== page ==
It depends on what kind of desk you have.

    I built my computer desk out of 3/4 oak ply I had left over from another project and got rid of the thumb screws in exchange for beefy lag bolts. No weak points here. ;-)

    I guess my point was, if you already have a solid surface to begin with, the triple monitor link I posted is well-made and not weak by any stretch of the imagination. Just swap out the thumb screws for real hardware and you're in business for a long time.

    Yeah I saw it the other day when I posted this. I built the monitor stand around a year ago and I don't remember this being out there to buy so that's why I decided to build my own. Maybe it was around back then and I just never found it.

    Yup, i use Four Monitors !

    - Multitasking (& Certain Dual Screen Games!) is Absolutely AWESOME !

    Really folks, those using only one monitor should try it out, i only started off with CRT monitors x 2 but over the years saved up and acquired the 4 monitors via the 2 graphics cards in my PC, but for Laptops there are USB to VGA Cable-Adapters available, i need a few of these myself as they will add MORE monitors to my next computer (4 Screens is really enough, 3 is the 'sweet-spot' lol !)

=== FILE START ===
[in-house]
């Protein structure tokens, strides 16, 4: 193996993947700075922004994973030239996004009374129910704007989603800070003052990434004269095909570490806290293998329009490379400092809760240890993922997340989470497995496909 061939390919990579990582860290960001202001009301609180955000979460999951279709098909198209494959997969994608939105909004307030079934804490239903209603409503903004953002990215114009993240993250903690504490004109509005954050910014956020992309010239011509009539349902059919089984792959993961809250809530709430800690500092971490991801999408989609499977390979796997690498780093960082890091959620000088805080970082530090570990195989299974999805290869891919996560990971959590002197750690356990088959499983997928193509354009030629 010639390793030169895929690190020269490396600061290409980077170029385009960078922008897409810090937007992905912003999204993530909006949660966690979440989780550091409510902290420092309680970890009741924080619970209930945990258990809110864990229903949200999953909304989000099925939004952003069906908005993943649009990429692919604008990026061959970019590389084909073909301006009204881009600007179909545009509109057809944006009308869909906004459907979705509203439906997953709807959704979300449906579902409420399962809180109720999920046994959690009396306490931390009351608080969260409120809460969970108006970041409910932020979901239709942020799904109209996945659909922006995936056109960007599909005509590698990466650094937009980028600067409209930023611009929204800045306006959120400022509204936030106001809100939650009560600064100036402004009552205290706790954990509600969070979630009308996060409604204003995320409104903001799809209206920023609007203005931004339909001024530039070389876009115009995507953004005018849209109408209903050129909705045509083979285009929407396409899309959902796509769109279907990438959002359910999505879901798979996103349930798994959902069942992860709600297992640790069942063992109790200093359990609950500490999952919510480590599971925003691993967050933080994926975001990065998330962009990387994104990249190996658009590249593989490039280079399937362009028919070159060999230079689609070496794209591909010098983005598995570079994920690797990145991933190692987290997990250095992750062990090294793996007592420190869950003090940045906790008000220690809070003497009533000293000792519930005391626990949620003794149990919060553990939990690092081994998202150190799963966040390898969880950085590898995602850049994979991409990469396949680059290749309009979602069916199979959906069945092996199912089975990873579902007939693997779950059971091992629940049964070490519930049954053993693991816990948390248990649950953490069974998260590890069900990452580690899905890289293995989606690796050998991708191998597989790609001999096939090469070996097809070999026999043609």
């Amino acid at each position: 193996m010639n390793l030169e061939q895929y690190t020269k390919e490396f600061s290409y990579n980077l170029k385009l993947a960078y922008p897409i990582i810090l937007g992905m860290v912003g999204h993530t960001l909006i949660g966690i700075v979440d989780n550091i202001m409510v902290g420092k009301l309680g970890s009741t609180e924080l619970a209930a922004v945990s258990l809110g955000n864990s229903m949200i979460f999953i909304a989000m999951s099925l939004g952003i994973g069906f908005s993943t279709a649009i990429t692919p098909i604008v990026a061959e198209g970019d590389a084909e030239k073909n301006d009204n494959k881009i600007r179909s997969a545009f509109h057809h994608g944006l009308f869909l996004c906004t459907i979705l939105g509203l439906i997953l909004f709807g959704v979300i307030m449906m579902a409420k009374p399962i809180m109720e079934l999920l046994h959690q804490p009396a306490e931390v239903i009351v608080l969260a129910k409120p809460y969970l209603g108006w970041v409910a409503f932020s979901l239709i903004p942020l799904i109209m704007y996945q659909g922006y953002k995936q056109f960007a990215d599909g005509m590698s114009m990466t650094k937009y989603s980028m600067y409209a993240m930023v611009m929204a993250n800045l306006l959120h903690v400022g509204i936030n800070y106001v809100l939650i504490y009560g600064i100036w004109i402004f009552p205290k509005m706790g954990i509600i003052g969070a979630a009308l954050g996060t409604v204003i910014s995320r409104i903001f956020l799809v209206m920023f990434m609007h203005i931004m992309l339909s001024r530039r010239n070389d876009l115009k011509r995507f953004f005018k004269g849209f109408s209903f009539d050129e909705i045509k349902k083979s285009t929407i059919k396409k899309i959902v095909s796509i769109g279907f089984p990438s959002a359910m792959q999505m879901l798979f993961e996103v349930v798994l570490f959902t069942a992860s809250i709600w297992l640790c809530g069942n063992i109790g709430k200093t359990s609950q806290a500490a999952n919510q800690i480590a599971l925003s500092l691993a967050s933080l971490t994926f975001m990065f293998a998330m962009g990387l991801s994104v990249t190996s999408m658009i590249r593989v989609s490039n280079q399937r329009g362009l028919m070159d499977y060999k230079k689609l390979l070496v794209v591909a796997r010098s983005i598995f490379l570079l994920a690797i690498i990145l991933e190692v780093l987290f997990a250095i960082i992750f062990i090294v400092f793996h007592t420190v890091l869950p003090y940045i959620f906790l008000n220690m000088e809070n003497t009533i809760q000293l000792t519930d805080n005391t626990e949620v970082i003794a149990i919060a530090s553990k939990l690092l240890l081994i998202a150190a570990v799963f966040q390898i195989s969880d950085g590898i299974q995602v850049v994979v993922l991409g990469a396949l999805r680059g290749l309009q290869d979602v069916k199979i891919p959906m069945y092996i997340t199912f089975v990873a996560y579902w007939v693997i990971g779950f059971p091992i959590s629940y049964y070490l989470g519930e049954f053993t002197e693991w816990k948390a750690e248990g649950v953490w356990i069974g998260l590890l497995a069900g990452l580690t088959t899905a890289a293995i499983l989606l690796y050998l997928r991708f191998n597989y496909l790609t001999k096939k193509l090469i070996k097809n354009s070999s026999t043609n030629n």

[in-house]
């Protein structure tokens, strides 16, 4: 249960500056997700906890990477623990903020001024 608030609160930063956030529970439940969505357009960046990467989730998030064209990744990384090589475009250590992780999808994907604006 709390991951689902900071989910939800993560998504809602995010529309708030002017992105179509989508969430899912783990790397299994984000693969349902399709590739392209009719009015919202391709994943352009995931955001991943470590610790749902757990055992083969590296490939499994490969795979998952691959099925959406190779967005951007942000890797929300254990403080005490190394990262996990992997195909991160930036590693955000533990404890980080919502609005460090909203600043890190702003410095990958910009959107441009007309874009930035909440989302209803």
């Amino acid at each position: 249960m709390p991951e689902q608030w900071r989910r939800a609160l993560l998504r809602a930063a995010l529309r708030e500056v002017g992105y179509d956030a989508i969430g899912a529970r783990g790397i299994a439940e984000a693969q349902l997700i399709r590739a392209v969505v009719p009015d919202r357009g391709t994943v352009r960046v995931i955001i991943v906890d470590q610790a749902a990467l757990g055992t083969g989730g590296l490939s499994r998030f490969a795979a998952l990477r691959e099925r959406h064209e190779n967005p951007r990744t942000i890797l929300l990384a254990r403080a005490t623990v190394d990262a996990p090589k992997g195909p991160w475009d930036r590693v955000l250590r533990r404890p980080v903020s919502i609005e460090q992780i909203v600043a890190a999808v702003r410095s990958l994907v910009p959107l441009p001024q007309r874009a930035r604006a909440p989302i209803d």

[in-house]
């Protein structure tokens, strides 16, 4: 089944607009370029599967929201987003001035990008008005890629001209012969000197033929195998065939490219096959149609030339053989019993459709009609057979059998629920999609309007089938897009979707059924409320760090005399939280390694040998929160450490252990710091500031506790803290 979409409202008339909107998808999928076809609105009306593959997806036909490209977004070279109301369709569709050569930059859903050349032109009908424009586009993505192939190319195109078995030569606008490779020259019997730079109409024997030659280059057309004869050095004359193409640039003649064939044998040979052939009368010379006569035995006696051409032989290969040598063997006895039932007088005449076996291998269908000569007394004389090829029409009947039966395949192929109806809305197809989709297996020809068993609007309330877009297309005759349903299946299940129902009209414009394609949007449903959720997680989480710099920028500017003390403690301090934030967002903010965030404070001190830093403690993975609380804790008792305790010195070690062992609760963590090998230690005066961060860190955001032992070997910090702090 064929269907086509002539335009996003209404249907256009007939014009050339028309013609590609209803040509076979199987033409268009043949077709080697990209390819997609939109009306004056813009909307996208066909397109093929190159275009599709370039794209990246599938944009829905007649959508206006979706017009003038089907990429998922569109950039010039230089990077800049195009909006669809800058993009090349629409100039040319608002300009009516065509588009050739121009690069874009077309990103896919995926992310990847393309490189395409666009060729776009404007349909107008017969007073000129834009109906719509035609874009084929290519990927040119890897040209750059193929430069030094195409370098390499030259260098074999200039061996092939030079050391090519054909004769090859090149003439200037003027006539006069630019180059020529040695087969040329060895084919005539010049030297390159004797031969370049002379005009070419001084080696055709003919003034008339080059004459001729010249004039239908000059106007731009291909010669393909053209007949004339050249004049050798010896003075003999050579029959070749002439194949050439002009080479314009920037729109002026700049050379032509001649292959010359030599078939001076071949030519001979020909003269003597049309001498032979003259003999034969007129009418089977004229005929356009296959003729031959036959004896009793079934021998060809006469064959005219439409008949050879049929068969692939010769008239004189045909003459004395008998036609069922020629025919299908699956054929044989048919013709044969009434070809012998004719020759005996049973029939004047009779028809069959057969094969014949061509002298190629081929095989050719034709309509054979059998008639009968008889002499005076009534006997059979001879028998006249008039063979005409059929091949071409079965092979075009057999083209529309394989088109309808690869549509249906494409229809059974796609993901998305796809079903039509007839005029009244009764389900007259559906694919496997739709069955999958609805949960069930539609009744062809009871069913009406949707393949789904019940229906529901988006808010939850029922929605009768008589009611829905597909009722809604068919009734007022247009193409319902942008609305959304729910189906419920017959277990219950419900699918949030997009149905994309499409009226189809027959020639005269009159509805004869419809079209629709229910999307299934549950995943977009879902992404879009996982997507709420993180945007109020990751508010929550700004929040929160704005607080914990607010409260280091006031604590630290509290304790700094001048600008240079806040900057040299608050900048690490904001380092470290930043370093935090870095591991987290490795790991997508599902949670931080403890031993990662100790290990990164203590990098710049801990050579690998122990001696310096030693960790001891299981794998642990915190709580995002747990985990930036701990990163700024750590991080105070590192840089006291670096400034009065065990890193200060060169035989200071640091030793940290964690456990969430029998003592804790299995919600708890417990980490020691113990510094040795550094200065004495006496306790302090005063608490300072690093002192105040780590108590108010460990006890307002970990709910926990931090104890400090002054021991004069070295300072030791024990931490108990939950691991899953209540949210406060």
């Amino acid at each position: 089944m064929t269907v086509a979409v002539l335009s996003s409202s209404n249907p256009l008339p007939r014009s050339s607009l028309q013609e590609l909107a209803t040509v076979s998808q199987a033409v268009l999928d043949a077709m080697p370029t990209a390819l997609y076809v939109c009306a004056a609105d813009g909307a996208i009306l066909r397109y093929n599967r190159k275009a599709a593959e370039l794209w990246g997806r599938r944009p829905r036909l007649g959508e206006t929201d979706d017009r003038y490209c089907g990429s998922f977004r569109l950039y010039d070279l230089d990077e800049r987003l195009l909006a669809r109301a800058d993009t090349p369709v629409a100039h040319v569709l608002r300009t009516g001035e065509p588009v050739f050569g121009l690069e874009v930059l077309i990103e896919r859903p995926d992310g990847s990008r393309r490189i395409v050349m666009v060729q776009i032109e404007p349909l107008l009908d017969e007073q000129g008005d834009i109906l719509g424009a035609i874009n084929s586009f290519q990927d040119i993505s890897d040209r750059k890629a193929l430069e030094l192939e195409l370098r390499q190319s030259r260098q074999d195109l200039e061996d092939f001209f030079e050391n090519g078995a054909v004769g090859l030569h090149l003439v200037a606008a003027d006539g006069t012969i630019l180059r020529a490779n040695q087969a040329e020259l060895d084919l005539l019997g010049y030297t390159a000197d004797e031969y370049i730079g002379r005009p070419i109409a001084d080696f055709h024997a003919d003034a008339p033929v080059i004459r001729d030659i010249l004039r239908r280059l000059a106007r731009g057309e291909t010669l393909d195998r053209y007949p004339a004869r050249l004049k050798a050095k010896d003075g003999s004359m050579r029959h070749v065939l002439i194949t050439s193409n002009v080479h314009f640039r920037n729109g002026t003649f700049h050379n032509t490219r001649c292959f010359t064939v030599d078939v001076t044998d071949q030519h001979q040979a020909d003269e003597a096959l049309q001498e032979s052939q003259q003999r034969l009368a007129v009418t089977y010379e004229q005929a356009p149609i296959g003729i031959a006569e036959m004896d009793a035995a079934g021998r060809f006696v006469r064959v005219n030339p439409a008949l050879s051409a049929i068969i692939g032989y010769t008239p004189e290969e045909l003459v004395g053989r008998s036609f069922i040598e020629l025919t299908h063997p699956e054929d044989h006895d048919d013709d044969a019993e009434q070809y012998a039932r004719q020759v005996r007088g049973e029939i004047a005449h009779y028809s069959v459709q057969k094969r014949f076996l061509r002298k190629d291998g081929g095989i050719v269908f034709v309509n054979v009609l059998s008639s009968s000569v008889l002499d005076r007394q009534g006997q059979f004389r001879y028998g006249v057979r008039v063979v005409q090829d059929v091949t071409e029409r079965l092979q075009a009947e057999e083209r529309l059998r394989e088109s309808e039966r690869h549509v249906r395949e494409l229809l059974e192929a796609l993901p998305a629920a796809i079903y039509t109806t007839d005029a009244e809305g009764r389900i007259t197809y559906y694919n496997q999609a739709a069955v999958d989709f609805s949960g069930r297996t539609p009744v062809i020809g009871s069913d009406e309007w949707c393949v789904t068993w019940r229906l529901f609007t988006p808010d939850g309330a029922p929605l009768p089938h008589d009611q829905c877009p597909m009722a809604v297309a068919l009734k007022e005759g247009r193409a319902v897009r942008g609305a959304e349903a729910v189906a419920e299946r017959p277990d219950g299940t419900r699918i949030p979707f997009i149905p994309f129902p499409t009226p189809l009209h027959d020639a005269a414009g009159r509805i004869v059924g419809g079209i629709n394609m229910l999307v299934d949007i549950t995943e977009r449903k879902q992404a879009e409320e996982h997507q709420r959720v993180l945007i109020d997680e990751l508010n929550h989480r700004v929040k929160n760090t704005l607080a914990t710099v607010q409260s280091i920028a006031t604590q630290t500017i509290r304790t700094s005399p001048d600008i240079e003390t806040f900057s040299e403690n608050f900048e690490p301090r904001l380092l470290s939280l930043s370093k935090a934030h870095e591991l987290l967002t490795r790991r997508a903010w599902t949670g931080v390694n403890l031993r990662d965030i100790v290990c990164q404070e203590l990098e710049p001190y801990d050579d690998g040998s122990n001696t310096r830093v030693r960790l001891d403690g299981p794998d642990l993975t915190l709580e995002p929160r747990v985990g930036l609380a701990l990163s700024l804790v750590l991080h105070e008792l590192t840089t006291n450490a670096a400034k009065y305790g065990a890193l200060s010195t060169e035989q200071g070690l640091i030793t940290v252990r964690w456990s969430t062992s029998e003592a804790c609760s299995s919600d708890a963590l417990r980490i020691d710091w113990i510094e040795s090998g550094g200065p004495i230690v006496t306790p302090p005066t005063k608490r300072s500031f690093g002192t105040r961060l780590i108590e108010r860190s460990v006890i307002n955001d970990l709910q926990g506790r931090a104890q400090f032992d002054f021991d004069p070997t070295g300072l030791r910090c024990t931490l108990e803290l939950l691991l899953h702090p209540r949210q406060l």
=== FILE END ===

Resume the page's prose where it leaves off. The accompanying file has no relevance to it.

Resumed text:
MAJOR THANKS to the author of this instructable as ive needed something like this on the cheap for 3 of my 4 monitors, the 4th being a 42" TV lol !


    Reply 6 years ago on Introduction

    my desktop has onboard video (which i didn't want but had to take anyway) and a graphics card. at one point, i had the small monitor (18"), the big monitor (27"), and the TV hooked up, all on the graphic card (nVidia geForce). the small monitor is USB, the big monitor is HDMI, and the TV is VGA.


    Reply 6 years ago on Introduction

    "why"? bec i have a 5yr old who persists in hovering over my shoulder. while i don't mind and in fact encourage her to hover on the instructable site, sometimes i want to go on facebook and that's not appropriate for her. so i put a movie on the TV, i have my email on the small monitor (i get a LOT of email!) and do my "thang" on the big monitor. everybody's happy and *quiet*.


    Reply 6 years ago on Introduction

    There are also some realy nice USB Video Cards that you could use for your laptop to get that third monitor.
    - Monitor 1 - Laptop
    - Monitor 2 - External monitor port on laptop or docking station
    - Monitor 3 - USB Graphics Card

    You could fine a collection of them at Amazon:

    Just 1 actually. The card is a ATI radeon 6970 which has 2 dvi, 1 HDMI, and 2 mini display ports. This allows me a maximum of 4 connected displays as only one of the dvi ports can be used in a multi monitor setup.


    6 years ago on Introduction

    i believe the term "nerdgasm" applies here.

    Jamie bagn

    6 years ago on Introduction

    This is awesome. I had a look at buying a mount for my 3 21.5" full HD screens but I'm not allowed to drill holes in the wall and being a student I have no money. I will probably build something like this some day but I would like to get another 3 screens as I already have 2 AMD Radeon HD 7900 Series graphics cards installed.